Wednesday, 21 April 2010

Book Review - Suite Francaise

Suite Francaise by Irene Nemiroskvy
Published by Vintage 2007
ISBN: 978 0099 488781

Suite Francaise is a work in progress penned by Irene Nemiroskvy during World War II. It went missing in a suitcase for many years following her death in Auschwitz in 1942 and was finally discovered by one of her daughters Denise Epstein. One of the most amazing thing about this novel is its coherent portrayal of the effecting of the war on French citizens as it happened.

Suite Francaise is essentially two novellas, although Nemiroskvy had planned for five. We know this because the book also includes an appendix of her notes on the book as she wrote and re-read her work. It is this part for a writer, which is the most interesting, an insight into the workings and methods of a successful author.

The first novella ‘Storm in June’ opens one hot morning in Paris just as the German artillery sounds all around. Nemiroskvy through the eyes of a selection of Parisians from all kinds of backgrounds shows the reader the growing realisation that they are on their own as they flee the city. A mother with her four children leaves her husband – a museum official behind; an arrogant writer but successful writer demonstrates the real and not so pleasant side of his nature and a middle-aged couple follow the orders of their employer at the bank to follow if they want to keep their jobs. The building chaos, which quickly replaces the serene, sunny morning, shocks these inhabitants of Paris as they flee leaving their homes and treasures behind them, not knowing if they will return.

The second part of the book, ‘Dolce’ is in essence the opposite of the first. It has none of the chaos or disorder but is still about a battle. The French have lost the war and the village of Bussy is occupied by the Germans. They are now fighting with their consciences and their emotions. The German figures who in ‘Storm in June’ were nothing more than faceless armies are now individuals, real people, young men, who have mothers, lovers and wives waiting back home. A home like the village of Bussy with the men gone fighting and the women and children waiting and praying for their return. This novella shows the difficulties some of the villagers have in reacting to the German invaders who are now living in their houses and eating their food. And of course then there is the bigger problem of lonely men and women, looking for comfort not always of a physical nature but realising that this is a war for everyone.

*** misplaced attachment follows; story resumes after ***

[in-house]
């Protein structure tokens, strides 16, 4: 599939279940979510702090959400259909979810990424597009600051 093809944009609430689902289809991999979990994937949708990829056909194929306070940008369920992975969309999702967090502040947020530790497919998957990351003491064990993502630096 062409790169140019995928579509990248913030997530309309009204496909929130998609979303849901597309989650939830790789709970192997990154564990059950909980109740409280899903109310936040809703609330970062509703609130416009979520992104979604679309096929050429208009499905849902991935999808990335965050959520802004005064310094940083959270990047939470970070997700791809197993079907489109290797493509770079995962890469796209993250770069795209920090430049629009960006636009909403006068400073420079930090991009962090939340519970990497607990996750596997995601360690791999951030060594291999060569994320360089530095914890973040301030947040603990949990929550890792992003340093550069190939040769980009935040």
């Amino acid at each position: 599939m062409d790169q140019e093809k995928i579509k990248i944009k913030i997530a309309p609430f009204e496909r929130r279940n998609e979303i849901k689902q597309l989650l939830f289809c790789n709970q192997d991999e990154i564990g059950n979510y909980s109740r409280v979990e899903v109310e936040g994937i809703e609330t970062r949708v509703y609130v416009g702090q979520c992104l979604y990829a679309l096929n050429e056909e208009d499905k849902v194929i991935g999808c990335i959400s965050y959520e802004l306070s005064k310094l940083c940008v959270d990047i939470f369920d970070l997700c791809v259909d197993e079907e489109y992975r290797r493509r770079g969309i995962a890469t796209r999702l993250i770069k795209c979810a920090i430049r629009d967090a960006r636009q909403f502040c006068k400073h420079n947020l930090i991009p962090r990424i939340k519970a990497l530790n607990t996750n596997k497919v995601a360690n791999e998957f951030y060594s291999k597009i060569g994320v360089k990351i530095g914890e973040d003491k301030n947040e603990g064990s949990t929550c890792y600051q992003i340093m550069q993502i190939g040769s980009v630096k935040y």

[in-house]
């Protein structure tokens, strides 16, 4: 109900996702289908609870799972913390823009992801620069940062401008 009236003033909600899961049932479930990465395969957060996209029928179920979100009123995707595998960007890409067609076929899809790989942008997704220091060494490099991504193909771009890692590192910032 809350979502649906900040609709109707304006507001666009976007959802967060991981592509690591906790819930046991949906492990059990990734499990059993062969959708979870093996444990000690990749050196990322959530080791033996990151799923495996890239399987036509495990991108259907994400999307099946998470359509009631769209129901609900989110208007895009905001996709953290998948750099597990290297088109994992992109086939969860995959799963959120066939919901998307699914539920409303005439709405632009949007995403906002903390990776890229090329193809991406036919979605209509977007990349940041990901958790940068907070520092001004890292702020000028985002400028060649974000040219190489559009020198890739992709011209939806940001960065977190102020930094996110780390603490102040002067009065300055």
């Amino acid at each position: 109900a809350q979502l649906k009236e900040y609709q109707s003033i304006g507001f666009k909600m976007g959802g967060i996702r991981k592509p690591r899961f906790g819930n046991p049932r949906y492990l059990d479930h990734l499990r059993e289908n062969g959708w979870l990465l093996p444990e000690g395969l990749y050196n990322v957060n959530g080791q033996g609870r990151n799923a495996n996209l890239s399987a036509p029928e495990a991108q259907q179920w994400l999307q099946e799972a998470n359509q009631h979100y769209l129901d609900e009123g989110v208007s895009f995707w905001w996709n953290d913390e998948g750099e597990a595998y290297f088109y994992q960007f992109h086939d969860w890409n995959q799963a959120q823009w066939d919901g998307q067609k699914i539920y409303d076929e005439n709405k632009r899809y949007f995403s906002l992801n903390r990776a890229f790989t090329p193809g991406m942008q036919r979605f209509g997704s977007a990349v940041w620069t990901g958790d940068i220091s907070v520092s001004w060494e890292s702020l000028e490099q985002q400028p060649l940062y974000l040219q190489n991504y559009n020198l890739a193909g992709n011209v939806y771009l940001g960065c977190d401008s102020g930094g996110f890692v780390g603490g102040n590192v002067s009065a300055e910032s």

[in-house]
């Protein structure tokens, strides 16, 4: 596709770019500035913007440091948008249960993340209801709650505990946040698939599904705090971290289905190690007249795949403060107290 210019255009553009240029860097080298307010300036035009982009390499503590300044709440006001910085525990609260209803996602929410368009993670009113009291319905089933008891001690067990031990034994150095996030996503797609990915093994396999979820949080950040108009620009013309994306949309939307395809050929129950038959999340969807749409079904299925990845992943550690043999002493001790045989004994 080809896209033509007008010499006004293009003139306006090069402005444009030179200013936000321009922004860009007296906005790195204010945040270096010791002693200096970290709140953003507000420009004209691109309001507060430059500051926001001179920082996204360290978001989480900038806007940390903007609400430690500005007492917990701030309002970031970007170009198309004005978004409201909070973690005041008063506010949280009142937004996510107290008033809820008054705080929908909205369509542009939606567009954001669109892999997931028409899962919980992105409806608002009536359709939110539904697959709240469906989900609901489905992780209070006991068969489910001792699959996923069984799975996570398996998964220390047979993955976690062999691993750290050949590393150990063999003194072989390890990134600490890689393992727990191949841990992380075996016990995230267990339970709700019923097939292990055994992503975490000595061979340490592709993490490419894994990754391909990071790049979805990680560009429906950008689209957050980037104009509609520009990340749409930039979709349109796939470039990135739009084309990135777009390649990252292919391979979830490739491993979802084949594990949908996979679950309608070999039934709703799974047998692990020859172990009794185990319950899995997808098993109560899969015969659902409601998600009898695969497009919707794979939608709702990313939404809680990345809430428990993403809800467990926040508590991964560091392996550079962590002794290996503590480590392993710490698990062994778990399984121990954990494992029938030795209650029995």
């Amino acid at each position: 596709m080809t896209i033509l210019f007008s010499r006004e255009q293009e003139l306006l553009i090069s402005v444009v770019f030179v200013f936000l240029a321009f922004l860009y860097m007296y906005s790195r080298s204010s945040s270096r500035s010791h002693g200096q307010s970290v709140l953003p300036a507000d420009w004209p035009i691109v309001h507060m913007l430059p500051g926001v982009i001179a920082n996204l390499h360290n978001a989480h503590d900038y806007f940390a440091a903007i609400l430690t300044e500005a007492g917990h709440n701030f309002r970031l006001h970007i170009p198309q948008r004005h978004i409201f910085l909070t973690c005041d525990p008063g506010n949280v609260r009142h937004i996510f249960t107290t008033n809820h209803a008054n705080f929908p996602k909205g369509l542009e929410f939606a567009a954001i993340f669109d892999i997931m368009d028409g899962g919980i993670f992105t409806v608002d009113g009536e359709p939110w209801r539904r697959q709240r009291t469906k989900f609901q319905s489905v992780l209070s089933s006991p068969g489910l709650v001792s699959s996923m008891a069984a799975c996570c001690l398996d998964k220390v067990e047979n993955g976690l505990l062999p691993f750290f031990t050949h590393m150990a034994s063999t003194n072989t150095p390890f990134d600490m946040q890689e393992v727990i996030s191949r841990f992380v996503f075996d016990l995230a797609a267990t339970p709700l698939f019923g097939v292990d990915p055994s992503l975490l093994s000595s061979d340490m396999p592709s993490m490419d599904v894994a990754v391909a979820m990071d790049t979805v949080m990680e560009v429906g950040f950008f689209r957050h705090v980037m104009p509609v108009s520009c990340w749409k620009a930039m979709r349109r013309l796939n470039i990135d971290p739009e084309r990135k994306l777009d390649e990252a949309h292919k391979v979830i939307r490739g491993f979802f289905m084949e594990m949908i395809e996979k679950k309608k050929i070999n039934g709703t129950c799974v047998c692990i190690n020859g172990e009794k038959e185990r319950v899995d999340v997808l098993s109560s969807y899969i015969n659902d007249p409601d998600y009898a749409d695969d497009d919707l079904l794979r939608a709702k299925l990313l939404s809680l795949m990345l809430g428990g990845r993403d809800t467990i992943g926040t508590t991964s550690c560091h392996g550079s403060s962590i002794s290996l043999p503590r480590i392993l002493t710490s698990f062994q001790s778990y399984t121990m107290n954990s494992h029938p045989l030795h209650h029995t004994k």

Suite Francaise is a historical novel but one that Nemiroskvy was writing before any of the outcomes were known. It is also a novel that is in a ‘raw’ state with many plans, questions, further research and editing required. It is rich in prose and short on dialogue in places and the author recognises that in her notes. In that sense it is quite a difficult book to read and one which deserves to be read a second and if not third time.
It is a living work in progress, not one that has been polished, shined, tweaked, and proofed. Which makes it a valuable tool for a writer, to understand the inner workings of another as they develop their project and one whmo it appears from the first draft can portray such depth of emotions, and such traumatic experiences of their time.

Readability Rating = 5 but a second or third reading is essential
Recommendation = A definite for a writers toolkit

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